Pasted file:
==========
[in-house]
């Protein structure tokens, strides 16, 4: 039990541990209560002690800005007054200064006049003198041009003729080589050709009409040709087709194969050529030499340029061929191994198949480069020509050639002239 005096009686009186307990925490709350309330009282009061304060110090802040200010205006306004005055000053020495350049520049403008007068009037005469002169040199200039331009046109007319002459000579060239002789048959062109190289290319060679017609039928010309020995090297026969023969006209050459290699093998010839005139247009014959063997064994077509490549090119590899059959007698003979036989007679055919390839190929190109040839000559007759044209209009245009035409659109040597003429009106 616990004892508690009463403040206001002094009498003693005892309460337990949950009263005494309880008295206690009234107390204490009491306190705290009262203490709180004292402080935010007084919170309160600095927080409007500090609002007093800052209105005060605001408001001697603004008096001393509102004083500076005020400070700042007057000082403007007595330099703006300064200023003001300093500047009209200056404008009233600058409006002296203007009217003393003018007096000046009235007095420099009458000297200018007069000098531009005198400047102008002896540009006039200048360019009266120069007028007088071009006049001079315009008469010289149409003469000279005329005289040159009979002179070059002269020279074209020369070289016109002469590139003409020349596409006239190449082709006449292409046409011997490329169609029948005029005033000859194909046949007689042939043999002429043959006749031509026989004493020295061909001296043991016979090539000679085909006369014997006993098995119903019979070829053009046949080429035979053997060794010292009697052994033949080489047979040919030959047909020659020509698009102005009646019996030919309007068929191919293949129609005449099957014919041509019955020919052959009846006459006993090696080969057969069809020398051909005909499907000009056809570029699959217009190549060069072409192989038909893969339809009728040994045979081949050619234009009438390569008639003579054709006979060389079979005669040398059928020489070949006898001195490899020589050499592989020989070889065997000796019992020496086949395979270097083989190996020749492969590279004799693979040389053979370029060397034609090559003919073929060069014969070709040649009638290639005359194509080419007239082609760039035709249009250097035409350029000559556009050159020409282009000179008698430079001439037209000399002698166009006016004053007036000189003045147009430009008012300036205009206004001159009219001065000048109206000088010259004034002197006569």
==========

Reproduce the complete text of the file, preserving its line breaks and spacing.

[in-house]
């Protein structure tokens, strides 16, 4: 039990541990209560002690800005007054200064006049003198041009003729080589050709009409040709087709194969050529030499340029061929191994198949480069020509050639002239 005096009686009186307990925490709350309330009282009061304060110090802040200010205006306004005055000053020495350049520049403008007068009037005469002169040199200039331009046109007319002459000579060239002789048959062109190289290319060679017609039928010309020995090297026969023969006209050459290699093998010839005139247009014959063997064994077509490549090119590899059959007698003979036989007679055919390839190929190109040839000559007759044209209009245009035409659109040597003429009106 616990004892508690009463403040206001002094009498003693005892309460337990949950009263005494309880008295206690009234107390204490009491306190705290009262203490709180004292402080935010007084919170309160600095927080409007500090609002007093800052209105005060605001408001001697603004008096001393509102004083500076005020400070700042007057000082403007007595330099703006300064200023003001300093500047009209200056404008009233600058409006002296203007009217003393003018007096000046009235007095420099009458000297200018007069000098531009005198400047102008002896540009006039200048360019009266120069007028007088071009006049001079315009008469010289149409003469000279005329005289040159009979002179070059002269020279074209020369070289016109002469590139003409020349596409006239190449082709006449292409046409011997490329169609029948005029005033000859194909046949007689042939043999002429043959006749031509026989004493020295061909001296043991016979090539000679085909006369014997006993098995119903019979070829053009046949080429035979053997060794010292009697052994033949080489047979040919030959047909020659020509698009102005009646019996030919309007068929191919293949129609005449099957014919041509019955020919052959009846006459006993090696080969057969069809020398051909005909499907000009056809570029699959217009190549060069072409192989038909893969339809009728040994045979081949050619234009009438390569008639003579054709006979060389079979005669040398059928020489070949006898001195490899020589050499592989020989070889065997000796019992020496086949395979270097083989190996020749492969590279004799693979040389053979370029060397034609090559003919073929060069014969070709040649009638290639005359194509080419007239082609760039035709249009250097035409350029000559556009050159020409282009000179008698430079001439037209000399002698166009006016004053007036000189003045147009430009008012300036205009206004001159009219001065000048109206000088010259004034002197006569």